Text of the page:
Why Lightyear Bombed At The Box Office, And What We Can Learn From It

2022 has been an infinitely better year at the box office for Hollywood when compared to 2021 — and especially 2020. Overall, things are pacing well-ahead of last year and the recovery for the industry after the pandemic is incredibly promising. But the year hasn't been without its misfires, and amongst the biggest of those misfires up to this point is "Lightyear." That's not to say that Disney never misses, but before the pandemic hit, they were the unquestioned champions of the box office. And Pixar is, or perhaps was, one of the most reliable cinematic brands under Disney's massive umbrella. However, the "Toy Story" spin-off was a rare stumble for the legendary animation studio and could usher in some consequences in the years to come.

So, what exactly went wrong? How is it that the first Pixar movie to hit theaters in more than two years fell short of expectations? Why did a seemingly sure thing miss the mark? We're going to break it down.

The early numbers

"Lightyear" still has a way to go at the box office, but, as of this writing, it has earned $155 million worldwide against a reported $200 million budget. The big problem is that it has to contend with competition in the form of "Minions: The Rise of Gru," which is going to cut into its legs at the domestic box office. "Lightyear" opened with a soft $50.5 million, losing out to "Jurassic World Dominion," which was in its second weekend of release. This is on the very low end for a Pixar film and, even though it marked the biggest opening weekend for an animated film since the pandemic began, it's all relative in the movie business. The steep decline in its second weekend signaled things were going to go from bad to worse.

That $200 million budget doesn't account for marketing, meaning that the film probably cost well over $300 million all told. And, given that studios only see roughly half of the money earned at the box office after theaters take their cut, Disney isn't going to get anywhere near profit during the theatrical run of this movie. No two ways about it: this is not what Disney had in mind when they opted to get creative with the "Toy Story" franchise and gave the green light to this spin-off. 

So what happened? Angus MacLane, the same filmmaker who helped to make "Finding Dory" a $1 billion hit, was in the director's chair, with Chris Evans on board as the voice of Buzz Lightyear. Those pieces didn't add up to a hit this time. But why, exactly?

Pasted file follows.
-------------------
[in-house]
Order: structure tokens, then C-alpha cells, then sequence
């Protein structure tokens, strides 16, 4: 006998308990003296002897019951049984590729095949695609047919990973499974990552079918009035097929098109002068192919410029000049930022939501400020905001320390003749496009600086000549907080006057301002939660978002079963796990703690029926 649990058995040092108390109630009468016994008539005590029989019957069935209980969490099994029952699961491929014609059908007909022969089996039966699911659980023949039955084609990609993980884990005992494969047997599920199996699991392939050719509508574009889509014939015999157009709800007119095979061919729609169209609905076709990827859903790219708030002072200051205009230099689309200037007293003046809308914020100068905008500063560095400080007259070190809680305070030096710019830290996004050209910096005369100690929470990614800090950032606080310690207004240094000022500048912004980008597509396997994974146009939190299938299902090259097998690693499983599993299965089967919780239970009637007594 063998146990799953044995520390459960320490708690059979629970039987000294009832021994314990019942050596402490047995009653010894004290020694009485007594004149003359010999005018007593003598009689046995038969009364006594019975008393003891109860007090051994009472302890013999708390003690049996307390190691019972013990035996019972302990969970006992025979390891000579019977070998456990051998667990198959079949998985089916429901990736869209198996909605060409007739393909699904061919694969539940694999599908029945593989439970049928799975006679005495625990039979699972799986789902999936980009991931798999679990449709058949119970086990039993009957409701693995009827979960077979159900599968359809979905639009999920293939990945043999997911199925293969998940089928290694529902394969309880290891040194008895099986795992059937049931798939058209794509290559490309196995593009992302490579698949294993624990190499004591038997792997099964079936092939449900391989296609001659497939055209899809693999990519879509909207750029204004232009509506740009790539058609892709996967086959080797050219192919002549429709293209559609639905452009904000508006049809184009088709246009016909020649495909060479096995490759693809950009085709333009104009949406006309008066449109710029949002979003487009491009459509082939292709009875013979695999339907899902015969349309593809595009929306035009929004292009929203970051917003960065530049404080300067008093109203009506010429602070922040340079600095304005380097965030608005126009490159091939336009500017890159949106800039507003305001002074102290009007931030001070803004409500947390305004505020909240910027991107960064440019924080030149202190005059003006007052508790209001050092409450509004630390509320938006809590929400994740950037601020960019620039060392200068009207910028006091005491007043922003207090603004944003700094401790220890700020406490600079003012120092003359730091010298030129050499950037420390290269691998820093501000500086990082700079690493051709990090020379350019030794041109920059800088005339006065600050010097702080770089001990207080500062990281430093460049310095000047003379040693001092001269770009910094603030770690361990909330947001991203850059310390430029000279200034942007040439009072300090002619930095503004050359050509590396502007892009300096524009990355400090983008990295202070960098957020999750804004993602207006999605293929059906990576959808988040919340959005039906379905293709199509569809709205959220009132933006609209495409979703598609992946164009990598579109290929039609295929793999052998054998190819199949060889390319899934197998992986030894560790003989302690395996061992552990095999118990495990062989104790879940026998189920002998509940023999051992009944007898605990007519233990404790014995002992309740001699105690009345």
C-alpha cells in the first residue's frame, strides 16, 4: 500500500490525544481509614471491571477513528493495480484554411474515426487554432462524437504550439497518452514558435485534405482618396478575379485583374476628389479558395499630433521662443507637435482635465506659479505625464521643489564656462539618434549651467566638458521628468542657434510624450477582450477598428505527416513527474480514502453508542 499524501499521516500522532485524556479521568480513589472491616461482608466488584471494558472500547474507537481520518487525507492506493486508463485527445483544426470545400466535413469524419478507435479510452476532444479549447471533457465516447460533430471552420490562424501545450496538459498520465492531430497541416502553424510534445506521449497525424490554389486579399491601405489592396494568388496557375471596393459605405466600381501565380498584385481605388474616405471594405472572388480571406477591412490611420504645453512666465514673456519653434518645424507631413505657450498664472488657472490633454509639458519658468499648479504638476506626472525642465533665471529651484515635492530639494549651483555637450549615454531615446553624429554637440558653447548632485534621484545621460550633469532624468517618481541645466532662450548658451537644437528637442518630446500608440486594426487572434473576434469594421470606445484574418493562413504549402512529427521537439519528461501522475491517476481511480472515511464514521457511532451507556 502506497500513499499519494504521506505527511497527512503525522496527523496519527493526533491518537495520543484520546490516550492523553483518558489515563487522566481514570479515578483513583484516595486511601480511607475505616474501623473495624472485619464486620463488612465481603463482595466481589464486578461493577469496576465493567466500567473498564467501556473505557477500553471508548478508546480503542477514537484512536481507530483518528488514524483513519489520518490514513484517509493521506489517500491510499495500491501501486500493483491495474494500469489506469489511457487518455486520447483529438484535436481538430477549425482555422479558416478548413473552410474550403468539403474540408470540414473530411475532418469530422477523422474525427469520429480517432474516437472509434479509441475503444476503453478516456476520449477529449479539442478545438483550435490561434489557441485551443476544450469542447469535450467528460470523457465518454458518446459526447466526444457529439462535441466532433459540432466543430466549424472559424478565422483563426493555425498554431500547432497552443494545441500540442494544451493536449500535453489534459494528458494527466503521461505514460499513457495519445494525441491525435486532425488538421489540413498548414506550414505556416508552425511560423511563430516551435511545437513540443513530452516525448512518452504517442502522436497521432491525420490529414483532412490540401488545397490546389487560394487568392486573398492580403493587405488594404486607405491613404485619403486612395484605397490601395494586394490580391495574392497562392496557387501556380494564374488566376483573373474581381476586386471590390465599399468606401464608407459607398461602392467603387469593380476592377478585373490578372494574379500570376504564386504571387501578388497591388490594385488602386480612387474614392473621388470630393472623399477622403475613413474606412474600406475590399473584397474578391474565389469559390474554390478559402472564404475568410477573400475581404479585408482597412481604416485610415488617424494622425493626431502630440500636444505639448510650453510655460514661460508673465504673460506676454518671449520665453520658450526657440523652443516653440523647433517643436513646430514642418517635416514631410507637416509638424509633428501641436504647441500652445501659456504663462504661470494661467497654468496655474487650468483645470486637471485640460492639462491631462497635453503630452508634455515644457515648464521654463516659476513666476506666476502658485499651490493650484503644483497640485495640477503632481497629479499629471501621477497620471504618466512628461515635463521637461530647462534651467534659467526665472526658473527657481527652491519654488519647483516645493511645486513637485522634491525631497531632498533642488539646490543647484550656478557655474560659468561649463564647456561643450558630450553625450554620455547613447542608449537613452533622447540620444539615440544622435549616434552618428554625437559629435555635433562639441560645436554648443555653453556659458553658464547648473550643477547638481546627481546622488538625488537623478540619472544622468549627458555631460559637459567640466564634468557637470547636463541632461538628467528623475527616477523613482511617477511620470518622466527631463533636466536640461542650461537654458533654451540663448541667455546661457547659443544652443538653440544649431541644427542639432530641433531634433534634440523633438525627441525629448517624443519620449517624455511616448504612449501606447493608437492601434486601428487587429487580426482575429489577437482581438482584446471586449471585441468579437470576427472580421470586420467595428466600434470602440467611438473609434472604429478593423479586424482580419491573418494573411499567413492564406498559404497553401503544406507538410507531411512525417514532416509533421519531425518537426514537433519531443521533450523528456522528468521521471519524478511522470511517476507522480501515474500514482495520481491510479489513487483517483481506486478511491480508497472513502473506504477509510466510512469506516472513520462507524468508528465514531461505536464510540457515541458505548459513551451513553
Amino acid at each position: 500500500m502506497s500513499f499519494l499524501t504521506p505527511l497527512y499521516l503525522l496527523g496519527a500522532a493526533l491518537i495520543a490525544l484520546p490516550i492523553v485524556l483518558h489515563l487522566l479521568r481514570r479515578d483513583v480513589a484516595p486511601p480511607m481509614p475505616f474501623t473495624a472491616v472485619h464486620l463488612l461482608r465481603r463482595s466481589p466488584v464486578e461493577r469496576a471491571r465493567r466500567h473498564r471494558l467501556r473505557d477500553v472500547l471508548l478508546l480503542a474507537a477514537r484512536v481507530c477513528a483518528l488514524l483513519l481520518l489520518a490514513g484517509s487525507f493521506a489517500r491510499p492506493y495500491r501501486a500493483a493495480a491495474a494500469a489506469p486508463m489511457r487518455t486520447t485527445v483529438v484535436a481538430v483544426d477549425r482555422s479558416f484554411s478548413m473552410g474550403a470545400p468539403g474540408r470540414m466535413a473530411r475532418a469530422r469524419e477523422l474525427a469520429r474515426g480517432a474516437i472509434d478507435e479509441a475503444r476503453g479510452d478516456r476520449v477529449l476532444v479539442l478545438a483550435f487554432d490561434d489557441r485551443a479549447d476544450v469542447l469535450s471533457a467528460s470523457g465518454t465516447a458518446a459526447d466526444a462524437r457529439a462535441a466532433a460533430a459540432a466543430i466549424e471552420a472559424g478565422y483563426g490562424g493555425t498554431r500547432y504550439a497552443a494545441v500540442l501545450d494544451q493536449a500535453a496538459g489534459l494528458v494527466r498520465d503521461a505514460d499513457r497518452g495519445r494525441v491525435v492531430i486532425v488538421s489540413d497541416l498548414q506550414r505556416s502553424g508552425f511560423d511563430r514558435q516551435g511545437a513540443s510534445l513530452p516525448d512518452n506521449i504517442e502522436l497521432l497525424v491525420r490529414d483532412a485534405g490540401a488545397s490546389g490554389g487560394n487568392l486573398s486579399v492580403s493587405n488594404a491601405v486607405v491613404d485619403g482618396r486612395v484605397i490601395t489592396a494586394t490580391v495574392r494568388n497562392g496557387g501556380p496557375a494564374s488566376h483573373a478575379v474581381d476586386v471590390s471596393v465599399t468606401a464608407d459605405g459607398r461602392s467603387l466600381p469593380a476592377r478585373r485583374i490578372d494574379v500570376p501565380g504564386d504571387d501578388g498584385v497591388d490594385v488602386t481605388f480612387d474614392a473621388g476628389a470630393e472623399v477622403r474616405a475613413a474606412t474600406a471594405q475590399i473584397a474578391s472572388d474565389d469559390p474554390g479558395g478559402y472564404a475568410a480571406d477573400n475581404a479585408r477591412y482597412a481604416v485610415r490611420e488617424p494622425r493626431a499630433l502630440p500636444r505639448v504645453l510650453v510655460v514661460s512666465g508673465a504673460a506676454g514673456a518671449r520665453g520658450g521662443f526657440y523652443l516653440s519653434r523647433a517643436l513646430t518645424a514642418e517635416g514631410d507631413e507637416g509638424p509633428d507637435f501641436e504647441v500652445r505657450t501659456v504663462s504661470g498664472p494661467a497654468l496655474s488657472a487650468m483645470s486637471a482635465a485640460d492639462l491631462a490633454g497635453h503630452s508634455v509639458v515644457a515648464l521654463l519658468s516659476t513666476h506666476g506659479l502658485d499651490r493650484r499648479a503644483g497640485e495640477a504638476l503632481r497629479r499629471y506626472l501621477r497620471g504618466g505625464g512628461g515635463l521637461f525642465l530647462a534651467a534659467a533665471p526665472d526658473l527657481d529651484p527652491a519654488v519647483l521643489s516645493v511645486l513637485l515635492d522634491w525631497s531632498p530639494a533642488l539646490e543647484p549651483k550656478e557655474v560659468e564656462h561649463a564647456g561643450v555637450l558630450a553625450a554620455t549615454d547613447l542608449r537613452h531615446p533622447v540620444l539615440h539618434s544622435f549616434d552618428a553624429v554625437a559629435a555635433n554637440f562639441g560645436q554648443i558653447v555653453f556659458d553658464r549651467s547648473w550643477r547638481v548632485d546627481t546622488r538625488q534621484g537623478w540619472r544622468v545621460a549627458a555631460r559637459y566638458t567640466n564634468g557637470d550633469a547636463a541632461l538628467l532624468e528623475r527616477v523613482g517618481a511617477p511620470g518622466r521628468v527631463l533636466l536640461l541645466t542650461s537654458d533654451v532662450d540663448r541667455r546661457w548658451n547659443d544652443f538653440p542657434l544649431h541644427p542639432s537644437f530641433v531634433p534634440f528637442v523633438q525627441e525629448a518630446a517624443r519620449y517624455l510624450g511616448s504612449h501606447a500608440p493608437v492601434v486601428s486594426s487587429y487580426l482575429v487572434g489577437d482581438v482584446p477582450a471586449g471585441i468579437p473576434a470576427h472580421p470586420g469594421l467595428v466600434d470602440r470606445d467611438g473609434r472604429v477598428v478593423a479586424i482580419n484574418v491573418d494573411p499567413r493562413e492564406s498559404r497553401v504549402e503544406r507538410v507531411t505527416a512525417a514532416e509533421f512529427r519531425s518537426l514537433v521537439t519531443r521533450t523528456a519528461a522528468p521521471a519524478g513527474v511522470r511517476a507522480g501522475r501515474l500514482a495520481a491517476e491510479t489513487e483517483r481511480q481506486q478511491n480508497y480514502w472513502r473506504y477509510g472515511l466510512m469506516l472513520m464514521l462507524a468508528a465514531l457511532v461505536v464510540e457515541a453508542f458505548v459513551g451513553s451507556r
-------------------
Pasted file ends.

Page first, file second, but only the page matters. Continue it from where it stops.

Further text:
A movie not enough people asked for

It's easy to see how Disney would be won over by the idea of a "Toy Story" spin-off centered on Buzz Lightyear, especially with the guy who played Captain America taking on the lead role. That allowed the filmmakers to craft a sci-fi adventure tale with some familiar imagery to anchor it. That seems like a hit on paper. However, in practice, it seems this is simply a movie that not enough people in the marketplace were clamoring for. At least not enough to get them to actually leave the house, pack up the family in the car, and head to a movie theater to go see it.

There was also an issue with the marketing, as social media was awash with jokes about the somewhat convoluted premise. Producer Galyn Susman even had to address this confusion just as the movie was making its way to theaters:

"People were having a hard enough time wrapping their heads around this. So really we needed the toy in the 'Toy Story' universe to be its own thing. Tim Allen is Buzz Lightyear the toy. Chris Evans is Buzz Lightyear, the superhero from that movie that inspired the toy."

Ultimately, this was meant to be the movie that Andy from "Toy Story" watched that inspired the toy Buzz Lightyear. To what degree the marketing is responsible for the film's failure is difficult to measure precisely, but the big thing is that Disney may have overestimated the reach this film could have, even if it probably felt like as close to a sure thing as the movie business is capable of affording a studio.

No Tim Allen and other controversies